By Staff Reports
(Victorville)—Using the backdrop of the electronic board flashing the message—“Don’t Trash Our Desert,” the group promoting the public awareness campaign held an official kick-off rally Thursday June 4, 2015 at Victor Valley College.
Attended by close to 50 people, during the brief ceremony various government organizations showed their support for the effort by presenting a proclamation or resolution. “The fact that we’ve got every city represented at the rally, and representation from our Congressman, State Assemblyman and County Supervisor—just goes to show how committed and supportive our government is to help keep the desert clean,” said Cari Thomas, one of the 18-member planning committee.
“This rally was planned to mobilize and galvanize community support so that collectively we’re all doing our part to help keep the desert clean,” said Michael Stevens of Stevens Consulting Services and founder of the “Don’t Trash Our Desert” campaign.
“In a relatively short amount of time we’ve been successful to encourage organizations to use whatever means they can to spread the message with their constituents, customers and clients,” said Robert Sewell, Victor Valley College Public Information Officer.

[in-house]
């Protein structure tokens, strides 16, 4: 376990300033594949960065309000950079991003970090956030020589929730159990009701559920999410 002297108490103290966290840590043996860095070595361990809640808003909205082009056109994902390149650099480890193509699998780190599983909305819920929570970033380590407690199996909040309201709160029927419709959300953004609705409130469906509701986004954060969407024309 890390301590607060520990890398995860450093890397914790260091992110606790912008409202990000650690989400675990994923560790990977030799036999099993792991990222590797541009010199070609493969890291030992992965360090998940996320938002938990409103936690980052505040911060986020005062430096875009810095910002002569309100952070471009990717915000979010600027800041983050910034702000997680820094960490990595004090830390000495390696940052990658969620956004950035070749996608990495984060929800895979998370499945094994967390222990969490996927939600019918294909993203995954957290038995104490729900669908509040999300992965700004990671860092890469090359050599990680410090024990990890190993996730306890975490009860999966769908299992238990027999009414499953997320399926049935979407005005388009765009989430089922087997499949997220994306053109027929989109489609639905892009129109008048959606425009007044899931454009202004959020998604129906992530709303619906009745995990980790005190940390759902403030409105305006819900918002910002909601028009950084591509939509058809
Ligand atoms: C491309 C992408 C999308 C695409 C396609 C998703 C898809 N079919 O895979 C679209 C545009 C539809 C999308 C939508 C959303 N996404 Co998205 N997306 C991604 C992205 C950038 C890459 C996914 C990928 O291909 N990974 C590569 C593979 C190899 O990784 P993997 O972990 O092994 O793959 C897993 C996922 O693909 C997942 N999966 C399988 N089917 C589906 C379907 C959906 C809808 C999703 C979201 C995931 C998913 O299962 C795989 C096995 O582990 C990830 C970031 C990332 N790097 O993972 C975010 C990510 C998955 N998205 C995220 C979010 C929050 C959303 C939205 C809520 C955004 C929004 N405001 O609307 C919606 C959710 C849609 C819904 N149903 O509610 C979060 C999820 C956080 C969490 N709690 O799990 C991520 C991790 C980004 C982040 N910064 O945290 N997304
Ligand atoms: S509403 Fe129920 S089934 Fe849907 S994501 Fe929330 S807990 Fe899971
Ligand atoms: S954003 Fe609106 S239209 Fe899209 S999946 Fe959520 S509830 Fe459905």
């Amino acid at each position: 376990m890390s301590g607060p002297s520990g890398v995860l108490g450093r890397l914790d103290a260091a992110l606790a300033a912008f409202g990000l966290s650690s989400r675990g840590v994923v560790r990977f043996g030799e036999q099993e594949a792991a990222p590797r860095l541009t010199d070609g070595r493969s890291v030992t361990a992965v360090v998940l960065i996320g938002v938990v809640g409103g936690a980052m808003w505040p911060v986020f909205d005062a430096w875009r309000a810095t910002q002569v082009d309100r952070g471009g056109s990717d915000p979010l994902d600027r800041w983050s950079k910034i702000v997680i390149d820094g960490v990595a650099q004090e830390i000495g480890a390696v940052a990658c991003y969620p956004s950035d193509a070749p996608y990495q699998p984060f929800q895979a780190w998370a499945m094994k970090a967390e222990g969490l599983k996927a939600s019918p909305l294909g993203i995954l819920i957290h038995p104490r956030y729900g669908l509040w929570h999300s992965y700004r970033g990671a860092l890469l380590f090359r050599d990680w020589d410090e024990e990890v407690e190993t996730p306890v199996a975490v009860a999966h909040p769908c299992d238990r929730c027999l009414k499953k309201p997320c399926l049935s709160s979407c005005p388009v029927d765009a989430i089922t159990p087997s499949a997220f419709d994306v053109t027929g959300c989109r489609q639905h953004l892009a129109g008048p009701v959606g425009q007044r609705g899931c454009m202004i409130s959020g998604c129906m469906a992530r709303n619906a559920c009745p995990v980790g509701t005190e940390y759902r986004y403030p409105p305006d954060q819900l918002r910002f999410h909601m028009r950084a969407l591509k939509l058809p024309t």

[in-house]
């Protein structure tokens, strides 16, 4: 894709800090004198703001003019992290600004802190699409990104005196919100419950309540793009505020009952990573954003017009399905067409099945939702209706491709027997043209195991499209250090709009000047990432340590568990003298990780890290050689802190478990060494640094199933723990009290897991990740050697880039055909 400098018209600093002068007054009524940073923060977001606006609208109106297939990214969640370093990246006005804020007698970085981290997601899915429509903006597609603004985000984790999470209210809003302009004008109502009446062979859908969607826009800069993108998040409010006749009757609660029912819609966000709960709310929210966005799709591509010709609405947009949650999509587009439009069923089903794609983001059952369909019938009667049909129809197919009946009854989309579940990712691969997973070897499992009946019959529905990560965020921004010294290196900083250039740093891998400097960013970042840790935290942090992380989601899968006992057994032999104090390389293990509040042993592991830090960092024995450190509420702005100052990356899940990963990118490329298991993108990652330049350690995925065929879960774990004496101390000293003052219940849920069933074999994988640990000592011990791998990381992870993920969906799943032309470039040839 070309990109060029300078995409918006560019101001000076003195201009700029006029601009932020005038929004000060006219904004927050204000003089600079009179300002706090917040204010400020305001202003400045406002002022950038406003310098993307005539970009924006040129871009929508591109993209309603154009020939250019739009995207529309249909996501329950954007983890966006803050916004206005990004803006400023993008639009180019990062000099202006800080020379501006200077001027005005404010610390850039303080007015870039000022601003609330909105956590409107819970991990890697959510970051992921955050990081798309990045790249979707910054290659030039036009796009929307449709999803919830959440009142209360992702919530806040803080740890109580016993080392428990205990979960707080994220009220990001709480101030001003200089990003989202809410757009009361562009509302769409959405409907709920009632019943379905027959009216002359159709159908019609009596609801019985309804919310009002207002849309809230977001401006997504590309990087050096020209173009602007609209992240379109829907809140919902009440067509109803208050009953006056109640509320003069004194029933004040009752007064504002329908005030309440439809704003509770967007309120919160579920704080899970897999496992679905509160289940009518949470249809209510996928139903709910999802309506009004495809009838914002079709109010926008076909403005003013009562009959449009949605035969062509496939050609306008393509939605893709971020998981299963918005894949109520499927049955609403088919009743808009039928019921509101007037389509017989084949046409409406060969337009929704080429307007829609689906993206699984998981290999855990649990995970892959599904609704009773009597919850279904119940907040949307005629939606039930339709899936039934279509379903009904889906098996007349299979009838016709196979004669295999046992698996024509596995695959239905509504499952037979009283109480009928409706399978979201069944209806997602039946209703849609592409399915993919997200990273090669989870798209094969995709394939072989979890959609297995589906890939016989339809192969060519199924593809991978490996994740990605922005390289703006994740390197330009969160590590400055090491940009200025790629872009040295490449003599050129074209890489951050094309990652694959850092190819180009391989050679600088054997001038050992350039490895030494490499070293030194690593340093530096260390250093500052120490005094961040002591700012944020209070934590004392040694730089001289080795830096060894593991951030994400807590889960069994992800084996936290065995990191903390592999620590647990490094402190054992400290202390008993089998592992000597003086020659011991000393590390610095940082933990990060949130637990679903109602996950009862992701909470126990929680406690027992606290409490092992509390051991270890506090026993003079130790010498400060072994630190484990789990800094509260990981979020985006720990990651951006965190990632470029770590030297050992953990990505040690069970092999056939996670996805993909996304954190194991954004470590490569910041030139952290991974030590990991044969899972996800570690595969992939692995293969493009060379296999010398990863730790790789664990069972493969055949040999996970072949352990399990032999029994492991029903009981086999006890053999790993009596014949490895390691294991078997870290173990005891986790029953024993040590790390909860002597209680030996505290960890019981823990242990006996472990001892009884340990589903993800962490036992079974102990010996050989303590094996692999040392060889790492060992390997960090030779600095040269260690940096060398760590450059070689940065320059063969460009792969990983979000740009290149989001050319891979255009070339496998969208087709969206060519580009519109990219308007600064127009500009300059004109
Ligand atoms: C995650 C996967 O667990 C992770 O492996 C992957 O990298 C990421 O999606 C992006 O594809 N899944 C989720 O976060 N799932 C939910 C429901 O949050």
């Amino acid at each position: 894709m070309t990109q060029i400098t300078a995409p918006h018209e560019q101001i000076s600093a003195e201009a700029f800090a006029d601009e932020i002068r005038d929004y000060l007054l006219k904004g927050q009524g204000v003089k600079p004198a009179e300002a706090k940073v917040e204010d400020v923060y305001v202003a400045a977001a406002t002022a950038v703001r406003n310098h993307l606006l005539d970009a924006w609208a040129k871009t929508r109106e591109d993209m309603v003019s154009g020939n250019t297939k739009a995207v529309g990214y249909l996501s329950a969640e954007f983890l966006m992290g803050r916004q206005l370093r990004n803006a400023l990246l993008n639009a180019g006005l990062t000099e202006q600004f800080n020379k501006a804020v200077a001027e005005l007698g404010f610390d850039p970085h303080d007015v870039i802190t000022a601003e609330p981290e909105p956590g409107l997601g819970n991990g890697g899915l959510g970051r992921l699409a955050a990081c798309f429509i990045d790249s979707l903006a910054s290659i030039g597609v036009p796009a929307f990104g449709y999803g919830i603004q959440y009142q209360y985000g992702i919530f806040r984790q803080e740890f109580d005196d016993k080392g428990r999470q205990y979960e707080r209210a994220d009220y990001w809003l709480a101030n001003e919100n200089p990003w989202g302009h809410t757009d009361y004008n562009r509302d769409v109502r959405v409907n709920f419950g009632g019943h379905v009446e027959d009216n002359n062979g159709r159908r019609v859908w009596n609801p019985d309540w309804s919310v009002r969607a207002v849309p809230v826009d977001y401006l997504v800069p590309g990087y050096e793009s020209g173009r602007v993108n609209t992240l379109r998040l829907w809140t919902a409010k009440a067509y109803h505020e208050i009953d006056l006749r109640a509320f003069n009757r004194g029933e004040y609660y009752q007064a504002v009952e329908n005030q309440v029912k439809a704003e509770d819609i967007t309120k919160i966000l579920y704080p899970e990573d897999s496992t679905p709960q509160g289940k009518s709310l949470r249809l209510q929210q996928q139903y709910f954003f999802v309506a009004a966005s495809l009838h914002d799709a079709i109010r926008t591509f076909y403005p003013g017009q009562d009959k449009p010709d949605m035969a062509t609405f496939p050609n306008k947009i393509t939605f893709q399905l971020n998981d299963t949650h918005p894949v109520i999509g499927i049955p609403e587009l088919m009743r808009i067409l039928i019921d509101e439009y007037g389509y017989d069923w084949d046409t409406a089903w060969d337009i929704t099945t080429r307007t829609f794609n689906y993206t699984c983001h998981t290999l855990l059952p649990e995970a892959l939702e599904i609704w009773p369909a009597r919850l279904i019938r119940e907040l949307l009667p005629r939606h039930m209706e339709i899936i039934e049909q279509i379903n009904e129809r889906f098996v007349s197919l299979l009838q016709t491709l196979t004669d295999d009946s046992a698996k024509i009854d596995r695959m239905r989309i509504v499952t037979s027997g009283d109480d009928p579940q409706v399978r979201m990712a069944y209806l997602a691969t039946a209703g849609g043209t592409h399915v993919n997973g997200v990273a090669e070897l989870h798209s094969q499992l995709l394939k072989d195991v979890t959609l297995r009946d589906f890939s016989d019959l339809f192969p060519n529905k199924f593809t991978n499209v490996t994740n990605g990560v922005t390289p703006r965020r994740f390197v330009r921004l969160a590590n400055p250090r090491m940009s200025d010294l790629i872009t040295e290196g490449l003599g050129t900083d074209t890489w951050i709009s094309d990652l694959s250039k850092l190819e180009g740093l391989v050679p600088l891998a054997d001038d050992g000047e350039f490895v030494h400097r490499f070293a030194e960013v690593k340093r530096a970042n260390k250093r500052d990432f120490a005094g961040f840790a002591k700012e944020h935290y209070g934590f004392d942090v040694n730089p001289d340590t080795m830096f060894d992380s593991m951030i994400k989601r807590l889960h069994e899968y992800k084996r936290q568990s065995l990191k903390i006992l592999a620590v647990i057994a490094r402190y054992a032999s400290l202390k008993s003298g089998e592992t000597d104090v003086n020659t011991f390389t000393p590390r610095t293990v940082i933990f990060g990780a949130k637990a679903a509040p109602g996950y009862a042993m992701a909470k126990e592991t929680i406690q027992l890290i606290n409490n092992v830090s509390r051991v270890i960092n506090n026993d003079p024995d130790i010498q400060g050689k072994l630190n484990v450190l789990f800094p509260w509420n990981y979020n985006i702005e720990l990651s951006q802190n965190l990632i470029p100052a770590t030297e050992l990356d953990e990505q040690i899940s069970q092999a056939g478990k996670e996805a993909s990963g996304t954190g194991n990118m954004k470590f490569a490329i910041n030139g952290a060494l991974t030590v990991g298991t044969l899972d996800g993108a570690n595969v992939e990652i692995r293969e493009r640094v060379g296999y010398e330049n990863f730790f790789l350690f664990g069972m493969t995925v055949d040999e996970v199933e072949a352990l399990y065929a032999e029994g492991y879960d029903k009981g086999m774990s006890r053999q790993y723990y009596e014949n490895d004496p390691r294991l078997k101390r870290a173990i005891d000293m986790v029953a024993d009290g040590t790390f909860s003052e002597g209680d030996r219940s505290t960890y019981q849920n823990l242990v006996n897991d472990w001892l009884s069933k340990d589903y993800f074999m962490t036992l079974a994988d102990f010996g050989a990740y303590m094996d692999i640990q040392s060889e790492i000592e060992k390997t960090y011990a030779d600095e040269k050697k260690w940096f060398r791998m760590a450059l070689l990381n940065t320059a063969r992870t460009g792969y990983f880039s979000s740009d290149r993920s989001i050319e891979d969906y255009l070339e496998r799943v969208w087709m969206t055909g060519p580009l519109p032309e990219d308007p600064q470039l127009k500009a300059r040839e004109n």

Among the successes include:
One of the key successes is the voluntary use of the “Don’t Trash Our Desert” slogan by Victor Valley Transit Authority (VVTA)—who is also a member of the planning committee. VVTA is now using the “Don’t Trash Our Desert” message on the electronic head-signs for its entire fleet (48 buses) traveling throughout the Victor Valley, down into the San Bernardino Valley, and up to Barstow
In addition, VVTA has placed “Don’t Trash Our Desert” posters (car-cards) in the buses to communicate the message to all of their passengers. Finally, VVTA has scripted and will be recording and playing a DTOD themed message on its vehicle
Phase One of the two phase campaign is reaching out to municipal and county governments, trash disposal companies, the transit authority, local media and owners and operators of electronic message boards at 23 locations throughout the High Desert.
Phase Two, which begins next month, will reach schools, churches, Chambers, service clubs and nonprofit organizations.
Organizations are being asked to add the slogan to their website, Facebook page, lobby monitors, newsletters—and any other method they use to communicate with their customers and constituents.
“This is a simple, inexpensive campaign that uses a variety of communication methods to remind and encourage people to help keep the desert clean and free of illegal dumping and debris,” said Stevens. “Anyone using social media can participate, regardless of age, income or education level.”